May 29, 2010

REVIEW Let The Right One In

John Ajvide Lindquist 
  • Paperback: 480 pages
  • ISBN-10: 1847248489
  • ISBN-13: 978-1847248480
  • Source: borrowed from a personal library
  • My rating: 3.5/5
Summary: Oskar and Eli. In very different ways, they were both victims. Which is why, against the odds, they became friends. And how they came to depend on one another, for life itself. Oskar is a 12 year old boy living with his mother on a dreary housing estate at the city's edge. He dreams about his absentee father, gets bullied at school, and wets himself when he's frightened. Eli is the young girl who moves in next door. She doesn't go to school and never leaves the flat by day. She is a 200 year old vampire, forever frozen in childhood, and condemned to live on a diet of fresh blood. John Ajvide Lindqvist's novel, a huge bestseller in his native Sweden, is a unique and brilliant fusion of social novel and vampire legend; and a deeply moving fable about rejection, friendship and loyalty.

    Have you ever read a book that pushed it so far that you actually started to think, "How sick am I for reading this?" More than once while reading Let The Right One In did that thought cross my mind. Yet I swallowed it in two sittings (I swear it would be one if I had had more time) and no, I don't feel sick anymore. Just...heartbroken. In a positive way.

    One of the first things I noticed is Lindquist's amazing character development.  Lindquist ingeniously enters the mind of a bullied boy who is deeply suffering not only because of some other kid's aggression, but much more because of his own passivity to strike back. I couldn't help but ask myself whether the author himself had been bullied in his childhood. With few words and much showing, he captures the burden of being the eternal target. The moment when Oskar stops running and strikes back filled me with adrenaline, I felt the relief and superiority that Oskar felt in that moment.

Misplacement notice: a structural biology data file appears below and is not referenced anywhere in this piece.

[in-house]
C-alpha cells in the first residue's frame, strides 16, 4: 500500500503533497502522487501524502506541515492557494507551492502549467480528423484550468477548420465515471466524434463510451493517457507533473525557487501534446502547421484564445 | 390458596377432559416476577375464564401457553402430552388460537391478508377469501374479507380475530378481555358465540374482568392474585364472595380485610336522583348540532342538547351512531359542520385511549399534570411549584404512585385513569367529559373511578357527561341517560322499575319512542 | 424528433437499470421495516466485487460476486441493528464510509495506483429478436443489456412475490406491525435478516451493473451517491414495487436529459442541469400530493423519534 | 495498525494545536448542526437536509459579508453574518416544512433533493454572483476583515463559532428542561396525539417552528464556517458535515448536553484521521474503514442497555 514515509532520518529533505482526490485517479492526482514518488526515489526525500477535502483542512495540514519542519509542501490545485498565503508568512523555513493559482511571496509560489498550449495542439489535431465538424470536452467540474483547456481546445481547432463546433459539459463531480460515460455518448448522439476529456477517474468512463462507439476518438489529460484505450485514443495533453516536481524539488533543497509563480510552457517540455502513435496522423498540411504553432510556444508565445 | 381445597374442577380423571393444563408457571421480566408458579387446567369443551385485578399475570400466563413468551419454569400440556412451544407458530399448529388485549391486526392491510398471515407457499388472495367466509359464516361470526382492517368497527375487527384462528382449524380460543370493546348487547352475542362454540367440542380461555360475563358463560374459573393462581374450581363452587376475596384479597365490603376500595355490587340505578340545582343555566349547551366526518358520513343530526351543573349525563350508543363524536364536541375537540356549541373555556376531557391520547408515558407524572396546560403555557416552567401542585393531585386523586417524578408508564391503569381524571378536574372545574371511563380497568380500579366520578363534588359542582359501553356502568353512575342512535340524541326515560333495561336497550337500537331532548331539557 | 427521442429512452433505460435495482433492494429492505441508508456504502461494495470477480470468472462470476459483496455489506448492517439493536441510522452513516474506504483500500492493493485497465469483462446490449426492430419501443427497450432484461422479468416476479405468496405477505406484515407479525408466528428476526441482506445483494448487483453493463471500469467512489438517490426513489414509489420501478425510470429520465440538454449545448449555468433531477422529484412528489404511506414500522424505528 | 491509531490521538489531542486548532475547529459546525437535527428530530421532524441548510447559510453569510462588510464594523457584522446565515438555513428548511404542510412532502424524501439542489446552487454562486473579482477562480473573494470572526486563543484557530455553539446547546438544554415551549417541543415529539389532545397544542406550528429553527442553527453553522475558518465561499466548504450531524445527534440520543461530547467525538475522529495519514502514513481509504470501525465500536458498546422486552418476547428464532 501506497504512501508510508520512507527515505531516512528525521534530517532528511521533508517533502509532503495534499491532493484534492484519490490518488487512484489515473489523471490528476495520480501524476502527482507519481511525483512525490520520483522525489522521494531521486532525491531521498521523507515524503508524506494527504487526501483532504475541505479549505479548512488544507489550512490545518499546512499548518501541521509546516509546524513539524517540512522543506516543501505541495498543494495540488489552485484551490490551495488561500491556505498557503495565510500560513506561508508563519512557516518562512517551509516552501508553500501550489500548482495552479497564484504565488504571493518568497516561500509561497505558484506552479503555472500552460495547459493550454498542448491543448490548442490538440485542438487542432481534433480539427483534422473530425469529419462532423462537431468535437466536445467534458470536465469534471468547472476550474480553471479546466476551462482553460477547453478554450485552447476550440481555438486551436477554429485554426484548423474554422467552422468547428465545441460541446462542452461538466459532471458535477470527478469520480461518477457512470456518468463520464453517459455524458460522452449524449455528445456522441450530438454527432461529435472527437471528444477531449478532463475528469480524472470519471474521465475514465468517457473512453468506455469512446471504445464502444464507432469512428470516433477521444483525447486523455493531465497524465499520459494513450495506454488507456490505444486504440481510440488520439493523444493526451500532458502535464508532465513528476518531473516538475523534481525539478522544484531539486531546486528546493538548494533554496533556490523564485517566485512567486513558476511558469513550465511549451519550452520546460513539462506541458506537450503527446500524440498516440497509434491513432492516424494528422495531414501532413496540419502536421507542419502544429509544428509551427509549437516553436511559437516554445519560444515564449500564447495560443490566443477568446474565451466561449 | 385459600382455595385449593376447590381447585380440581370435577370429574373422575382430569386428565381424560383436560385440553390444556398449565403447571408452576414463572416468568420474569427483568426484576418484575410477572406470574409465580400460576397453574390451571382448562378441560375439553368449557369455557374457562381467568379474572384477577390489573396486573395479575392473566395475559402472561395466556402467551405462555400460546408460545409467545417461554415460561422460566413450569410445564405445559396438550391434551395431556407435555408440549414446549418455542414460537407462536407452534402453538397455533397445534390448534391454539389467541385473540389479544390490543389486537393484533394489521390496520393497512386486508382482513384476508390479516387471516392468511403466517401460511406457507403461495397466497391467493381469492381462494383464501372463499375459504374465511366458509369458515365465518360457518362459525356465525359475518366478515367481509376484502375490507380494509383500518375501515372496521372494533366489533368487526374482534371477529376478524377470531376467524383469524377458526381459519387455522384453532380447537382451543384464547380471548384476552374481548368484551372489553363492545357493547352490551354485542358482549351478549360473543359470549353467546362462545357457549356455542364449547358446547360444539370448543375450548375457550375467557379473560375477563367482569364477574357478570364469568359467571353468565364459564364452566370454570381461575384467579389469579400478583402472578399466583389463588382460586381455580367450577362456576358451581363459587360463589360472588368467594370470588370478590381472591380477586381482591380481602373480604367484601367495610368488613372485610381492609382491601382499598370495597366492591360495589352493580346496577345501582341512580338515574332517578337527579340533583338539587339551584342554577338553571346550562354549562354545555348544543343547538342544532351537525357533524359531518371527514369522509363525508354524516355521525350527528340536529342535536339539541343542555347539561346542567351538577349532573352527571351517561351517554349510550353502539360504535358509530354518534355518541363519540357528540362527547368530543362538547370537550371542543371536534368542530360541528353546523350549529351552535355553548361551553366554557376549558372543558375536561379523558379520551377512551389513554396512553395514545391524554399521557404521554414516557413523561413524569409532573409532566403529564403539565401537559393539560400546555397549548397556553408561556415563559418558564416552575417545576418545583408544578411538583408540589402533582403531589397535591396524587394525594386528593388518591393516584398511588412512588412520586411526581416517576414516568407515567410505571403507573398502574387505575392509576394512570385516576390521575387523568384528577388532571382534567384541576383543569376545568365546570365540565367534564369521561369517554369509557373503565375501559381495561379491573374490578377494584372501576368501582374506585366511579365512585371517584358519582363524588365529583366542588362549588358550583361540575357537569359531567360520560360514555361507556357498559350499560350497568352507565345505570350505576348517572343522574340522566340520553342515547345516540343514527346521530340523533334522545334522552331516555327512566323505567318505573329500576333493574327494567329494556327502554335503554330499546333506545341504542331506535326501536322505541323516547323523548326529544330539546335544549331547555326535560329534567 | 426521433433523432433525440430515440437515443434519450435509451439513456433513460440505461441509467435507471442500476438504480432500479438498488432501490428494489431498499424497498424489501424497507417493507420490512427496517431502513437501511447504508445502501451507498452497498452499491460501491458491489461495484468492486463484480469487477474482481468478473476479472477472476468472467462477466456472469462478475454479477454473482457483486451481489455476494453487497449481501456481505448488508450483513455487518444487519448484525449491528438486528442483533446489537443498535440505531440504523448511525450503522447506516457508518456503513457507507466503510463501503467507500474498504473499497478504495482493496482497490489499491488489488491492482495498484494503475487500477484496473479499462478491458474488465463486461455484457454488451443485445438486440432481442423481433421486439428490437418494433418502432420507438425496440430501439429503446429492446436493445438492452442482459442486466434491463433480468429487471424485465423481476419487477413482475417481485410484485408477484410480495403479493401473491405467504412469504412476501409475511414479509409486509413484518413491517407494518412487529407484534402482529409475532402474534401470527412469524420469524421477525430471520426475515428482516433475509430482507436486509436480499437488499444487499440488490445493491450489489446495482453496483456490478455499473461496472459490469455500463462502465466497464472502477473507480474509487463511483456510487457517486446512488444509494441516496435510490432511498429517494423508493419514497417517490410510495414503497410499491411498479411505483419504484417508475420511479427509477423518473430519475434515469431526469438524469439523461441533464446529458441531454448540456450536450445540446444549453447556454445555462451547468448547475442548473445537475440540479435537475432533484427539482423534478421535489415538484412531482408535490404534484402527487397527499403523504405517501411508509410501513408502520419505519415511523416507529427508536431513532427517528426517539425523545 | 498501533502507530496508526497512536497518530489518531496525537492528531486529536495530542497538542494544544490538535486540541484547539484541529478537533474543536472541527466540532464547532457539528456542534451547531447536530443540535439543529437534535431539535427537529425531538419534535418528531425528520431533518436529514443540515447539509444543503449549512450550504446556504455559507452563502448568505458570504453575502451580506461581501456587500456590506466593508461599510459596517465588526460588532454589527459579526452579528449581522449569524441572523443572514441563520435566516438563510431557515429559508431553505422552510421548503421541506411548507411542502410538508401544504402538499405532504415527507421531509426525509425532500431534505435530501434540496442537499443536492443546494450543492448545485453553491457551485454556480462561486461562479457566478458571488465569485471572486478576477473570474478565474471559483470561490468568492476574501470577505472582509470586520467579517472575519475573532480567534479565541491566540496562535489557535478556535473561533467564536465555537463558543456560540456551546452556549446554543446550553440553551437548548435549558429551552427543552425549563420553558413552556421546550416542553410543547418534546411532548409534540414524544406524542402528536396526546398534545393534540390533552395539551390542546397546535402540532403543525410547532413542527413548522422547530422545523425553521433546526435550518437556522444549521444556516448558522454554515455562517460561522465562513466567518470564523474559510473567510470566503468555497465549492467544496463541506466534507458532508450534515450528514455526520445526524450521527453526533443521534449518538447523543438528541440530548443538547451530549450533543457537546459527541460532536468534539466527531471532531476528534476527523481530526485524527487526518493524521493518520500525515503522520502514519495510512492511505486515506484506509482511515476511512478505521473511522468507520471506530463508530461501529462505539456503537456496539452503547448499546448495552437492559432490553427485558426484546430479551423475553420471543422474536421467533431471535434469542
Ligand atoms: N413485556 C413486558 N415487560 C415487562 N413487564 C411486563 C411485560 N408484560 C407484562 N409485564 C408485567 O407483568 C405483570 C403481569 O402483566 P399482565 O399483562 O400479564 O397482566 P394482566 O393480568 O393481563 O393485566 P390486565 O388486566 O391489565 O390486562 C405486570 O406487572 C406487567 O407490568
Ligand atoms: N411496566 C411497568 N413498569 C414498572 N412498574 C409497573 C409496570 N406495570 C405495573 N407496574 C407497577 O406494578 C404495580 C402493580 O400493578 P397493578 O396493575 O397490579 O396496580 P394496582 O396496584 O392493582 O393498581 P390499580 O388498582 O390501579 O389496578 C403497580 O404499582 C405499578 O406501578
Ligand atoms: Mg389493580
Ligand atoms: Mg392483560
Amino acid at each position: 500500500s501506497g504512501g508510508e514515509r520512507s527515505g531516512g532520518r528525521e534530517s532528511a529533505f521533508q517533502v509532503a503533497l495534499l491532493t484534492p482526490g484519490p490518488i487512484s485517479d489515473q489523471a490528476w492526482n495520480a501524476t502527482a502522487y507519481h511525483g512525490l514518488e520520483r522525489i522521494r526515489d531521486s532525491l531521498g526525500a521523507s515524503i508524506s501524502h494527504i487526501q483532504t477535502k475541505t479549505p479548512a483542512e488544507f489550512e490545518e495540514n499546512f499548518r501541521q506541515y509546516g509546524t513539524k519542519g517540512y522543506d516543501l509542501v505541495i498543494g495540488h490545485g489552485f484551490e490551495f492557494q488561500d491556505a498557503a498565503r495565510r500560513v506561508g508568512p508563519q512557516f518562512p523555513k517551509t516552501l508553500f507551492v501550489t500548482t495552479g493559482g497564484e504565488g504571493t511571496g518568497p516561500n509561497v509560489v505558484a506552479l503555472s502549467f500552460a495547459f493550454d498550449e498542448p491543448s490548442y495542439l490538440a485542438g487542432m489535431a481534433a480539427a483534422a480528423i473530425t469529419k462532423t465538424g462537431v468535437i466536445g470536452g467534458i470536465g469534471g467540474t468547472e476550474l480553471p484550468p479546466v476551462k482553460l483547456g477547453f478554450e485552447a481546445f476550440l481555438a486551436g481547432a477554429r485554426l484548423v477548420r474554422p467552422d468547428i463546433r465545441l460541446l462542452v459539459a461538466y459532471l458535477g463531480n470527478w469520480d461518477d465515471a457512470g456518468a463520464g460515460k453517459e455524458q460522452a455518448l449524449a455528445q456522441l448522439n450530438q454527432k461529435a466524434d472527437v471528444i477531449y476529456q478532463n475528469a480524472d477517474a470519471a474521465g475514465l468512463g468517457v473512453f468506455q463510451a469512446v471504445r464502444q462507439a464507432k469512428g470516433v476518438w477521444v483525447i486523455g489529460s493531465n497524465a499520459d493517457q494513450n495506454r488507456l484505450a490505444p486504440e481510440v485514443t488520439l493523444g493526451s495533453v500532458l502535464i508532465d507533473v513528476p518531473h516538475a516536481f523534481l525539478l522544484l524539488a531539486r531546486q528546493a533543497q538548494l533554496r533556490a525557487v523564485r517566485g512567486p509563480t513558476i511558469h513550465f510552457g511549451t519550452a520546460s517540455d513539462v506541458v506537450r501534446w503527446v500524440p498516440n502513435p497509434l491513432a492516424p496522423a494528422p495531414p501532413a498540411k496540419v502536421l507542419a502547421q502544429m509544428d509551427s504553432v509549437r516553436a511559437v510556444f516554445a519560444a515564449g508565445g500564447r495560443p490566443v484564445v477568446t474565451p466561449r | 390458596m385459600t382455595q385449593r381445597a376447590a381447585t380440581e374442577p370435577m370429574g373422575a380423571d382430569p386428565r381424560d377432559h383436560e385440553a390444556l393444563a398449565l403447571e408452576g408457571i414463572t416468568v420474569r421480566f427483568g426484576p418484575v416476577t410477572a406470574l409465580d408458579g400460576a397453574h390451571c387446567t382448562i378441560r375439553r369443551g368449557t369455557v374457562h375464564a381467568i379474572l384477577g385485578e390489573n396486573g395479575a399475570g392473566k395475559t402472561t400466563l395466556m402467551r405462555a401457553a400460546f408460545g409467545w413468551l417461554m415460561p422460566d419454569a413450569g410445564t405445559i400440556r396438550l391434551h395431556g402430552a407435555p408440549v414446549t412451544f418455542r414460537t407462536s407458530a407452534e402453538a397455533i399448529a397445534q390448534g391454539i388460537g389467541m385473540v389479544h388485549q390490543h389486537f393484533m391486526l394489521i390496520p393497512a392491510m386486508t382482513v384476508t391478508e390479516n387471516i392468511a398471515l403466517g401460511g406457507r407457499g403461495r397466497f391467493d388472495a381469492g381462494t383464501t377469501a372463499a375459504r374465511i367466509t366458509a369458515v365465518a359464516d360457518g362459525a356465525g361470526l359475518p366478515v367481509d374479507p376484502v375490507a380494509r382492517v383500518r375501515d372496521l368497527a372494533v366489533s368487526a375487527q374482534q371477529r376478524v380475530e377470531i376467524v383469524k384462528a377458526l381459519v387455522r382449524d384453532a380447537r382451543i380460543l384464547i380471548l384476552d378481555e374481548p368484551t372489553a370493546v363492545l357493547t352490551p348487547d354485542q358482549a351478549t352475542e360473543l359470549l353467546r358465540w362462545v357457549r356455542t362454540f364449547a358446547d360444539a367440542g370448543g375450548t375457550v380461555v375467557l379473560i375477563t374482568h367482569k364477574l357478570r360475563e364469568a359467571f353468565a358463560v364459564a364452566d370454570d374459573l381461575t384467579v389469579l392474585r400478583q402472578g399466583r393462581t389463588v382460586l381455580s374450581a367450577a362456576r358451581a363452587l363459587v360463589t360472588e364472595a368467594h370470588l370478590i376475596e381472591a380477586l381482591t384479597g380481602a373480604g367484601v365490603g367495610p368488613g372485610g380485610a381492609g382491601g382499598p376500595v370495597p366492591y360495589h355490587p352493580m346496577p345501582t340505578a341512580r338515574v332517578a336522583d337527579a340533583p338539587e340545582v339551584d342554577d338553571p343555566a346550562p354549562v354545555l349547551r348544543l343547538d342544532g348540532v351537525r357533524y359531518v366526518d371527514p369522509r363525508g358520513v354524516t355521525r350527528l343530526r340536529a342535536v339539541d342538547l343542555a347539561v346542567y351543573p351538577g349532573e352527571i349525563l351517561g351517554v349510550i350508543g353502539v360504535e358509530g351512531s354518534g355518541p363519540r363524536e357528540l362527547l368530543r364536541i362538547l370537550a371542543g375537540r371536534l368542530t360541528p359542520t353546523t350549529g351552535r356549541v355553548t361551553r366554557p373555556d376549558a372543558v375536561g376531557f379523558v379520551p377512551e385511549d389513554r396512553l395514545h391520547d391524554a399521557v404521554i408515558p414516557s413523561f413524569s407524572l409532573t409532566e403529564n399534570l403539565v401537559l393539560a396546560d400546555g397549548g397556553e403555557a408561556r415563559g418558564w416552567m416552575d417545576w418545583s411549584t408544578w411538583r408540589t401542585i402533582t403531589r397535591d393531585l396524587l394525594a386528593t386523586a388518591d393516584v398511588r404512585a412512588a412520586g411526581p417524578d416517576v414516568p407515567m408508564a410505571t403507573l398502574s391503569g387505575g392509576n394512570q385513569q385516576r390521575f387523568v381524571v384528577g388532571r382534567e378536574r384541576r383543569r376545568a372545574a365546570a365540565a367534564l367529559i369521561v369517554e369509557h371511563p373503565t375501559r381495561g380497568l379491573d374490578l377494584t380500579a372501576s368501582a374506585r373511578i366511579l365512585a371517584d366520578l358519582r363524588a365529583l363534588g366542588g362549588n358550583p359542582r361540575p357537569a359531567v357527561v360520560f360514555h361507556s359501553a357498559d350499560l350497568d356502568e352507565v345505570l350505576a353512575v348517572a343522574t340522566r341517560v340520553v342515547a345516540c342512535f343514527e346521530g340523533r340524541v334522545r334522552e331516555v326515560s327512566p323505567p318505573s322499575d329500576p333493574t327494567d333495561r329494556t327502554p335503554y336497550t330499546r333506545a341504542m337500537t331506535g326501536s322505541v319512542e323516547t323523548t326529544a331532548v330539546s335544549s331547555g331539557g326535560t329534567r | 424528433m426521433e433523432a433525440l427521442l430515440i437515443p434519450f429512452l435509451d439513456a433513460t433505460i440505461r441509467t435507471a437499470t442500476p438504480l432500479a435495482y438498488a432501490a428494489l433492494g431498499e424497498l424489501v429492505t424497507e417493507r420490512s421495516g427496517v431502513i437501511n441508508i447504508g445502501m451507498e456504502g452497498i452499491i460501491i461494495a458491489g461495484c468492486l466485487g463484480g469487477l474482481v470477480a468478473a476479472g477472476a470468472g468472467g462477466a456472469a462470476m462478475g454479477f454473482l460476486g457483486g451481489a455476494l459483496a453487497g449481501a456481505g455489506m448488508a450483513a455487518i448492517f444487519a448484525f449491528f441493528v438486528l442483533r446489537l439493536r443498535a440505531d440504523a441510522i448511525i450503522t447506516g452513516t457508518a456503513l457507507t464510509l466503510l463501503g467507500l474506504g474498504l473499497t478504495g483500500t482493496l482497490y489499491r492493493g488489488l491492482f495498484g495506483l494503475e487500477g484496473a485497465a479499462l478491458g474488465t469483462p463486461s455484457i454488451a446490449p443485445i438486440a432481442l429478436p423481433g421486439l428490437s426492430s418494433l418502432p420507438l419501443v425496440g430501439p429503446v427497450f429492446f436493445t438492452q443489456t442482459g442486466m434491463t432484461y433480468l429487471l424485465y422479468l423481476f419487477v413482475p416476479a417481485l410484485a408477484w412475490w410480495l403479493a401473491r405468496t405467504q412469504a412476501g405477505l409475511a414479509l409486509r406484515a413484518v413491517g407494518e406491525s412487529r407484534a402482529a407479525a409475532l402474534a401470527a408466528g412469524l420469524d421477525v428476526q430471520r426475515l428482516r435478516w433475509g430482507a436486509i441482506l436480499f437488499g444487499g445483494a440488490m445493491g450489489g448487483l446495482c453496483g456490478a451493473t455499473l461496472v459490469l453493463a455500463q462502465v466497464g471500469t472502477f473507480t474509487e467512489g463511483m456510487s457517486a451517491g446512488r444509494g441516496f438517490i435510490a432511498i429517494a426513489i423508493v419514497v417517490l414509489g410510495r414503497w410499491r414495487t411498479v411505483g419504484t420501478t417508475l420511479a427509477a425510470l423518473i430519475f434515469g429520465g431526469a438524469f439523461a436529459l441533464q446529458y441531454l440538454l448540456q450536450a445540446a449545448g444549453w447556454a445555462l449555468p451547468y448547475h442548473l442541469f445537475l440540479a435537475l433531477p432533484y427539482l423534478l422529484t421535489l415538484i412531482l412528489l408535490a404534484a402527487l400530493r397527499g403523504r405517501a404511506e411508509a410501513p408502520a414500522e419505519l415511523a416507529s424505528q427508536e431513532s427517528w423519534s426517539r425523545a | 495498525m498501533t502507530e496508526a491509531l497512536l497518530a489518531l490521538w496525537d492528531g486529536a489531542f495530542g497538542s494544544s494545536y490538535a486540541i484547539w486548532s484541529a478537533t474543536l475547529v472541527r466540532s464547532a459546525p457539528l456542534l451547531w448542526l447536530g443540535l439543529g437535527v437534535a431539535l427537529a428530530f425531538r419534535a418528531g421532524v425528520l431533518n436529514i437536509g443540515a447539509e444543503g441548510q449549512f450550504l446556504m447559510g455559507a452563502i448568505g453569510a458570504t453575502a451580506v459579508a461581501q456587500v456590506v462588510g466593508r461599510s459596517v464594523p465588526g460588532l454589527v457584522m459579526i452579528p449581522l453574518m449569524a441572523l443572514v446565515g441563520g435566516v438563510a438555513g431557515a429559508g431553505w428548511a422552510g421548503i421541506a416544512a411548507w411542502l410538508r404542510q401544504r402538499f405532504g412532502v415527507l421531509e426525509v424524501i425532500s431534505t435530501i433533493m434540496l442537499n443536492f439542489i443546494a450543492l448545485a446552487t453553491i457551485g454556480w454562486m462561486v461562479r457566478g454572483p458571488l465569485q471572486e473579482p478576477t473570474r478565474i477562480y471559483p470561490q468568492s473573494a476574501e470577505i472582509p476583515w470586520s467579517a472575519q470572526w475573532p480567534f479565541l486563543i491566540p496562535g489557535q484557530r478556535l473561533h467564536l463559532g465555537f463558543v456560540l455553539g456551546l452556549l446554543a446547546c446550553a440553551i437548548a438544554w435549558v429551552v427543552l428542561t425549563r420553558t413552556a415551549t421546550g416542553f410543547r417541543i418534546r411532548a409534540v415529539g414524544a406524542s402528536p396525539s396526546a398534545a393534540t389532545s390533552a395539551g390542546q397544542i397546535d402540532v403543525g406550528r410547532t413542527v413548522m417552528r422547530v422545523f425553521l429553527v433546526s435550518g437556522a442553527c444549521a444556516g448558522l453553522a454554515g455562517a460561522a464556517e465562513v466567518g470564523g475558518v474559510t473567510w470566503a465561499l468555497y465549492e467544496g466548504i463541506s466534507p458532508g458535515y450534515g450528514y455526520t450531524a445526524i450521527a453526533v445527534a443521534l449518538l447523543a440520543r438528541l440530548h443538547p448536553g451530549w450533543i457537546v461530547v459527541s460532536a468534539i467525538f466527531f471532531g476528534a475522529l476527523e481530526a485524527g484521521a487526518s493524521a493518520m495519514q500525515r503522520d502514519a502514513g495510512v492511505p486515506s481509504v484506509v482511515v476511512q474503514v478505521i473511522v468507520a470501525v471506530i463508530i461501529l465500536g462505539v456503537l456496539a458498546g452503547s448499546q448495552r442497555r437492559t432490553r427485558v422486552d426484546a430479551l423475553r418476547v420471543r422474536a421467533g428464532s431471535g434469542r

The character that stole a piece of my heart is Eli. Lindquist doesn't make much effort to hide what she really is; it's plain obvious from the moment she enters the stage that there's something utterly wrong about that small girl, so it's not a big spoiler if I say that she's a two-hundred year old vampire. What I absolutely HATE when I read a novel about vampires is when I'm told how cursed, how tragic, oh, how ugly being a vampire is. I was never completely happy with the explanation given . This is what I can't praise Lindquist enough for. Eli's tragedy is clearly shown in every word, every glance. Lindquist created a vampire that freezes your blood and at the same time you want to embrace, hush and take care of. Eli, as sweet as she is, is a blood-thirsty monster; ask her victims.The big twist comes close to the end of the novel. And once again, your guts will revolt, your mind object, but for no avail. You know you WANT to read this. It's hard to put to words where the actual tragedy of Eli lies; she feels the human need for a touch, for love, but she is painfully aware that it's nearly impossible. It's heartbreaking to watch her reaching out, saying "Love me for me, look beyond the surface." An along comes Oskar... The romance that develops between Oskar and Eli is sweet and innocent; two deeply flawed 12-year-olds who meet at the playground, solve the Rubik's cube together, tap messages on the wall in Morse code. For a moment it is easy to forget the monstrous side of her. There is also a whole array of other characters who make the Stockholm suburban way of life palpable; people with good intentions, but without an aim and purpose. 

    However, I was deeply disturbed with some tweaks in the plot near the end of the novel. Unintentionally, Eli creates a vampire who was already half-dead before she bit him, and then it takes forever to finally solve that situation. Think body parts falling off, smashing his head gazillion times, and he still moves; it's not adding much to the story, just prolonging the finale. I was already beginning to scream "For God's sake, would you die already!" I'm not quite sure if he even did.

    I saw the movie few days ago. Most of the supporting characters had been cut out from the screenplay. The constant switch of perspectives in the book was at moments confusing and distracting. I believe that, if they were kept in the movie, the real point would have been missed. By putting the spotlight on Eli and Oskar, the movie managed to obtain the core idea of the book, much to my content.

    I don't have much to say about the writing; not bad, but not outstanding either. I've certainly read better. Let The Right One In is a compelling read that will, more than once, make you sick and disgusted. If you're a fan of vampire books, Let The Right One In is compulsory literature for you.
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